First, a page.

In the workplace an employer must exercise regulations of health and safety down to a tee.
If you should hurt yourself and it is not your fault in the workplace, then employers will be liable and held accountable for the injury, and often will be forced to pay out a very large sum of money by way of compensation. You will often be given a significant period of time off of work paid, and in the end receive a large payout.
The Duty of Care Employer’s Have
With this in mind, employers are often borderline obsessive when it comes to workplace safety nowadays, constantly reminding you of the guidelines and deriding you if you fail to meet company standard regulations. If you have been the victim of negligence in your workplace, it is imperative you find the website of a potential no claim solicitor who will be able to address your query immediately. As an employer it is their responsibility to maintain your safety and protection for as long as you are in the office or place of work.
They are your legal guardian and should any harm befall you, your line manager and his supervisors will undoubtedly be held entirely accountable, if it was their fault that is: an example of this is that if you came into work drunk and fell down the stairs, they would not be accountable. However, if you came into work and the stairs were wet without a sign to warn you of the slippery floor, they would be held accountable and you would be able to sue them for an exorbitant amount of money.
As your employer, they must take complete care and exercise control over every single aspect of your workplace and make sure that they are aware of any possible hazards and address these hazards accordingly, whether that be with a sign or by an email notifying employees. Ordinarily, however, it will be signposted. There are strict government guidelines that regulate how employers exercise, health and safety regulations in the workplace and not only will they be sued, they could be prosecuted for negligence and not adhering to the aforesaid guidelines.
What Are Some Situations Your Employer Could be Held Accountable?
There is an abundance of theoretical workplace accidents; we will go through a few of them now, so you understand your rights and what is considered as breaking the health and safety guidelines.
If a floor is damp and slick with water and there are no signposts stating this, then you fall and hit your head, this is a clear case of management negligence If there is a jagged piece of metal protruding from the wall or from a shelf and you walk past and cut yourself, then this is another case of harm caused in the workplace for which your supervisors would be completely culpable. A third scenario is that a fire breaks out in your workplace and the sprinklers and alarm system is not working, this would be massive gross negligence and you would be awarded a considerable sum of money. However, the last scenario in our day and age is very unlikely which is why employers often run fire drills to reaffirm to you that they are very much on top of things and that the safety systems incorporated are completely functional.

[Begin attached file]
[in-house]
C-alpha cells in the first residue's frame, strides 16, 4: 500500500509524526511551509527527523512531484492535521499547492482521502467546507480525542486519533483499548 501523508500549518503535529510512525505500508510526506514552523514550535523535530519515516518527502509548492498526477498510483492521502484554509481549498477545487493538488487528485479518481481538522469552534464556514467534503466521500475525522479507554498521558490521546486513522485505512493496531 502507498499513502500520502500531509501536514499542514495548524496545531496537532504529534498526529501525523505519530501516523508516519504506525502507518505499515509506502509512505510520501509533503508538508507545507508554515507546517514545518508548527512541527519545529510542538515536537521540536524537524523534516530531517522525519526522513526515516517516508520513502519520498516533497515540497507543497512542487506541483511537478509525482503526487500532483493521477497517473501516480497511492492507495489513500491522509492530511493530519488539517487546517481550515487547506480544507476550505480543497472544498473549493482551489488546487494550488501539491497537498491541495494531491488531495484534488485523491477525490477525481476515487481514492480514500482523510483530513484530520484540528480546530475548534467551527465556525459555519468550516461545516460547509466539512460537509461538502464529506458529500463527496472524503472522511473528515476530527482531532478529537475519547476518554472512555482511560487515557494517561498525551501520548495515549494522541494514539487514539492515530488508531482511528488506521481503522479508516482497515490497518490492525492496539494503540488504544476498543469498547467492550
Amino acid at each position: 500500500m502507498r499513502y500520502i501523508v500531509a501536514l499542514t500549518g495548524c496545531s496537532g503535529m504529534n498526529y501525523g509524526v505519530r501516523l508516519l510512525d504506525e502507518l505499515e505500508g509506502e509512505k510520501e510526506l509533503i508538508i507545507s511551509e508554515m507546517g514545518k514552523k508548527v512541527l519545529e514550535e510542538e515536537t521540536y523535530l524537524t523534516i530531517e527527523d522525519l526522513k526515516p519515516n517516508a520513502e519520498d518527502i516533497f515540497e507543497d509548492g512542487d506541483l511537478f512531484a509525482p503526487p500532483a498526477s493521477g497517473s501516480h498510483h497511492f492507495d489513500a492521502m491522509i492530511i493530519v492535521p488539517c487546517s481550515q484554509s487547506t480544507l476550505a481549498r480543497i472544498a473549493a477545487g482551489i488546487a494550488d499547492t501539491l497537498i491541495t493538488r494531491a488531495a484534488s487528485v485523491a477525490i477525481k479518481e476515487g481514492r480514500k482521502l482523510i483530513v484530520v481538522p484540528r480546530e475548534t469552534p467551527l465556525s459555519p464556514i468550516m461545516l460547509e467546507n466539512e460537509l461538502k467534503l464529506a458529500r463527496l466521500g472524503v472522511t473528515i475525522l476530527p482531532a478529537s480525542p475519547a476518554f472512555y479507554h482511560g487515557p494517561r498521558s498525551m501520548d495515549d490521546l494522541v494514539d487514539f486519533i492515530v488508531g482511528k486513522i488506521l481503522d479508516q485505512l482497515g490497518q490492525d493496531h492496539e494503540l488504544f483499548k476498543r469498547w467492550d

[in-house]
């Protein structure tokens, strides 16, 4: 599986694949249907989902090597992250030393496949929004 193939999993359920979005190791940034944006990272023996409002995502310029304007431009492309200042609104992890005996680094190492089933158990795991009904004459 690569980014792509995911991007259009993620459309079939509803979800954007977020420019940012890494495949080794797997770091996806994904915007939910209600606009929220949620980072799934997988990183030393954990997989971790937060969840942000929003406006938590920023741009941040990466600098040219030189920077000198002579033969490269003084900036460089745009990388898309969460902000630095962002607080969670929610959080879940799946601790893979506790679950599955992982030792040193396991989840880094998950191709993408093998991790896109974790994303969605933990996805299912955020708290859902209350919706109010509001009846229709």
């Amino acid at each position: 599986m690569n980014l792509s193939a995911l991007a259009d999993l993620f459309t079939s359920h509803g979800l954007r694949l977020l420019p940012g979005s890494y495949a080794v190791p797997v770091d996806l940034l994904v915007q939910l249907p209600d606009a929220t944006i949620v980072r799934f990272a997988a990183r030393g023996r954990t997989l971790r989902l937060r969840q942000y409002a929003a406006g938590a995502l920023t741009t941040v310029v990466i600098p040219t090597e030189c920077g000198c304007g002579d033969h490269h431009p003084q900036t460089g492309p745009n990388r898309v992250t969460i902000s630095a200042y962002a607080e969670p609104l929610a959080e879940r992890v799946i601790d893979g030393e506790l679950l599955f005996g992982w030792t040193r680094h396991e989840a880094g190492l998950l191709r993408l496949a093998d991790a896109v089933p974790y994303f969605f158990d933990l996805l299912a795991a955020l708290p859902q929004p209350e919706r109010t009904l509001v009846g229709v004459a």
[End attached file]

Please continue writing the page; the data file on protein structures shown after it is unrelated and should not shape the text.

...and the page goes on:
What Happens If I Am A Victim of Workplace Negligence?
Thankfully, there is no shortage of no claims solicitors available on the internet and in phone books whose sole purpose is to deal with claims that are launched against negligent employers and companies who have not enforced standards registered by health and safety guidelines.
Frequently employers become lazy and do not carry out the checks that are suggested by regulatory commissions and this is often when the biggest mistakes and worst accidents happen. If you have been the victim of a workplace accident that wasn’t your fault it is advised that you get into contact with a solicitor immediately so not to wait past the statute of limitations for accidents of this nature. If you have been crippled or wounded severely, then a massive lawsuit will commence and you often will be offered an out of court settlement.
If you have just been the victim of a minor injury you will still be offered a settlement, just worth less. You will be given paid leave and remain out of work for the duration of your claim against your employer. As with the last scenario, most workplace injuries are settled out of court, quite quickly too. Many companies would rather pay more than they would in court to have the case dismissed. Outstanding cases are never good for business. If you have been the victim of negligence, contact a solicitor as soon as you can.